Angela Christiano is a molecular geneticist recognized for her work in defining the pathogenesis of skin and hair disorders. She is recognized for her contributions in determining the genetic basis of complex dermatologic diseases and conducting functional studies in animal models of these disorders. Her lab?s work led to the recent discovery of new treatment targets for the autoimmune disease, alopecia areata. Christiano was born and raised in Nutley, NJ where her first laboratory experience was as a work-study student at Hoffman-LaRoche as a high school senior. She graduated from Douglass College of Rutgers University with a degree in biology and from Rutgers University in 1991 with a Ph.D. in Microbiology and Molecular Genetics. She was a postdoctoral fellow in dermatology and cutaneous biology at Jefferson Medical College in Philadelphia, and joined the faculty of Columbia University in 1995. She has been president of the Society for Investigative Dermatology, where she initiated new programs focused on diversity and inclusion. She was recently named the inaugural Advisory Dean for Basic Science Faculty at Columbia University, Vagelos College of Physicians & Surgeons. Christiano is a member of the National Academy of Sciences.

Research Interests

Angela Christiano's research program is focused on understanding the molecular mechanisms that control skin and hair follicle homeostasis by studying the manner in which these processes are perturbed in human skin diseases and mouse models. The lab utilizes a classical genetic approach to study inherited skin and hair disorders in humans, by identifying causal genes and their impact on disease. The lab performs functional studies in mice, as well as 3D models of skin diseases that address basic questions relating to skin autoimmunity and inflammation, cell adhesion, basement membrane zone biology, epidermal differentiation and hair growth and cycling, among others. The underlying hypothesis that drives much of the lab's work is that defining the gene(s) responsible for a disease phenotype is the key initial step in understanding disease pathogenesis. The lab's recent work has been focused on defining the genetic basis of the autoimmune disorder, alopecia areata, using GWAS studies, gene expression analyses, single-cell RNAseq, and functional immunology using the C3H/HeJ mouse model which closely mimics the human disease. Their work in alopecia areata has led to development of targeted therapies for this disease, based on defining the underlying immunopathogenesis using genetic approaches.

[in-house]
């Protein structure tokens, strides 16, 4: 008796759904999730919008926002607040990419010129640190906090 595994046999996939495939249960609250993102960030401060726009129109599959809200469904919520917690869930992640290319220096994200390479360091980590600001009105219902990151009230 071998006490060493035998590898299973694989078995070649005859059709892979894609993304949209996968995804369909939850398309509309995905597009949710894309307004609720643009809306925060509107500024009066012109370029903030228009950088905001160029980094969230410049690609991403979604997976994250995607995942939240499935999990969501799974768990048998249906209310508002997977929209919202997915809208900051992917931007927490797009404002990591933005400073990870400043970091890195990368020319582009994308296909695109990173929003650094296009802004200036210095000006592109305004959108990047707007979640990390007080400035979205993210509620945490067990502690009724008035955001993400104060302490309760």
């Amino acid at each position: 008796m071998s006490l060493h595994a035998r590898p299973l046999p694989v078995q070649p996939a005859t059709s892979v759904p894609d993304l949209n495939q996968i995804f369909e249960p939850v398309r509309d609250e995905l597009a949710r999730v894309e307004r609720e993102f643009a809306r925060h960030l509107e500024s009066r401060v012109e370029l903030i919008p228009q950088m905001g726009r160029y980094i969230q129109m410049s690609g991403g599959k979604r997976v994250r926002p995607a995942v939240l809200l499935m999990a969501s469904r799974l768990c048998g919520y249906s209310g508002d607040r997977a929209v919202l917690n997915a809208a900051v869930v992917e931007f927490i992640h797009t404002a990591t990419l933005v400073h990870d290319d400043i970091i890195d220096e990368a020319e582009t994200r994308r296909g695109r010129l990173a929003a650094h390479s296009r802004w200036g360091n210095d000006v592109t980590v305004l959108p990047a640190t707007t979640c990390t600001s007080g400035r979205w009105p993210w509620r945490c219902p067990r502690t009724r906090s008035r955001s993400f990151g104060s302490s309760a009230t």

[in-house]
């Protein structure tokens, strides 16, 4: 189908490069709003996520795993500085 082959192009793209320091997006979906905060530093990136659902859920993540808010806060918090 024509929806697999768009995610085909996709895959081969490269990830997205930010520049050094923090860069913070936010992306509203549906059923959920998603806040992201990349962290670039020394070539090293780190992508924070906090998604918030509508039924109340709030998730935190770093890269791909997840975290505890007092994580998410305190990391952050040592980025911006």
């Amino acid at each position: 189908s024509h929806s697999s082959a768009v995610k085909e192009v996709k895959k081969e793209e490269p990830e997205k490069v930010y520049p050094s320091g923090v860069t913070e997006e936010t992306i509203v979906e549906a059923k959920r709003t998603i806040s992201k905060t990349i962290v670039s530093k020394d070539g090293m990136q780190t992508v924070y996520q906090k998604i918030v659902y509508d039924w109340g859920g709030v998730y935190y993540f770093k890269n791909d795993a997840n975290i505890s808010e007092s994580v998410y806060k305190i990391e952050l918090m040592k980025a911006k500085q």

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Primary Section

Section 42: Medical Physiology and Metabolism

Secondary Section

Section 26: Genetics